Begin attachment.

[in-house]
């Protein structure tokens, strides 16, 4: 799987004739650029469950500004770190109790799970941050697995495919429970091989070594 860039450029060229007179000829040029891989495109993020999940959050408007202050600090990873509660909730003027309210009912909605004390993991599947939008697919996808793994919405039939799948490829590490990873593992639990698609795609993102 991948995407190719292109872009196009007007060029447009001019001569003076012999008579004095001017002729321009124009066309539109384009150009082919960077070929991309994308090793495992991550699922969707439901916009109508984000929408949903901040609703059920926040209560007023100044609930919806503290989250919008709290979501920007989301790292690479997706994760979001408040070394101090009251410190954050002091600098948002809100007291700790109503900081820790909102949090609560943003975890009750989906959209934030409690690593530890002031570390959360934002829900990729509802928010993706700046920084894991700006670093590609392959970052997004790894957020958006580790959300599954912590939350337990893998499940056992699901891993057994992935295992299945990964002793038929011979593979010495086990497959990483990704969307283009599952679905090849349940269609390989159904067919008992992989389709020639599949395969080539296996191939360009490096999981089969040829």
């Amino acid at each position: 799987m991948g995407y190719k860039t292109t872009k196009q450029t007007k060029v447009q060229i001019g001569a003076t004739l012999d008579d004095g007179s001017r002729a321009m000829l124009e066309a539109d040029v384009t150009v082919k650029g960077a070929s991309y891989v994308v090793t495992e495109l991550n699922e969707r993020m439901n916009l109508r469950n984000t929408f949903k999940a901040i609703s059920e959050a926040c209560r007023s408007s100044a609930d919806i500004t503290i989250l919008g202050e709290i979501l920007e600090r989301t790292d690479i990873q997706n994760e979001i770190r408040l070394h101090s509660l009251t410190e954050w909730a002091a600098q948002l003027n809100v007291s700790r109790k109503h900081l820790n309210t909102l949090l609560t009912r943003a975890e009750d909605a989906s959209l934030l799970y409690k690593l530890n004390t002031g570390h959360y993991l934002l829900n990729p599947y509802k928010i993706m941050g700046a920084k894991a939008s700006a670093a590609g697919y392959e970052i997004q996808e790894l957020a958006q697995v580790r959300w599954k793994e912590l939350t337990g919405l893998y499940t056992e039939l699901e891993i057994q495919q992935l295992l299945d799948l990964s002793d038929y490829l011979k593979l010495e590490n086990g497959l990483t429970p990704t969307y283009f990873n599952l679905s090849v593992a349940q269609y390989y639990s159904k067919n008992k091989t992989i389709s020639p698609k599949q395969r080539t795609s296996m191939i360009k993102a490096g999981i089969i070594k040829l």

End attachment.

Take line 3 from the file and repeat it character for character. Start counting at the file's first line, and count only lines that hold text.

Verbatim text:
């Amino acid at each position: 799987m991948g995407y190719k860039t292109t872009k196009q450029t007007k060029v447009q060229i001019g001569a003076t004739l012999d008579d004095g007179s001017r002729a321009m000829l124009e066309a539109d040029v384009t150009v082919k650029g960077a070929s991309y891989v994308v090793t495992e495109l991550n699922e969707r993020m439901n916009l109508r469950n984000t929408f949903k999940a901040i609703s059920e959050a926040c209560r007023s408007s100044a609930d919806i500004t503290i989250l919008g202050e709290i979501l920007e600090r989301t790292d690479i990873q997706n994760e979001i770190r408040l070394h101090s509660l009251t410190e954050w909730a002091a600098q948002l003027n809100v007291s700790r109790k109503h900081l820790n309210t909102l949090l609560t009912r943003a975890e009750d909605a989906s959209l934030l799970y409690k690593l530890n004390t002031g570390h959360y993991l934002l829900n990729p599947y509802k928010i993706m941050g700046a920084k894991a939008s700006a670093a590609g697919y392959e970052i997004q996808e790894l957020a958006q697995v580790r959300w599954k793994e912590l939350t337990g919405l893998y499940t056992e039939l699901e891993i057994q495919q992935l295992l299945d799948l990964s002793d038929y490829l011979k593979l010495e590490n086990g497959l990483t429970p990704t969307y283009f990873n599952l679905s090849v593992a349940q269609y390989y639990s159904k067919n008992k091989t992989i389709s020639p698609k599949q395969r080539t795609s296996m191939i360009k993102a490096g999981i089969i070594k040829l």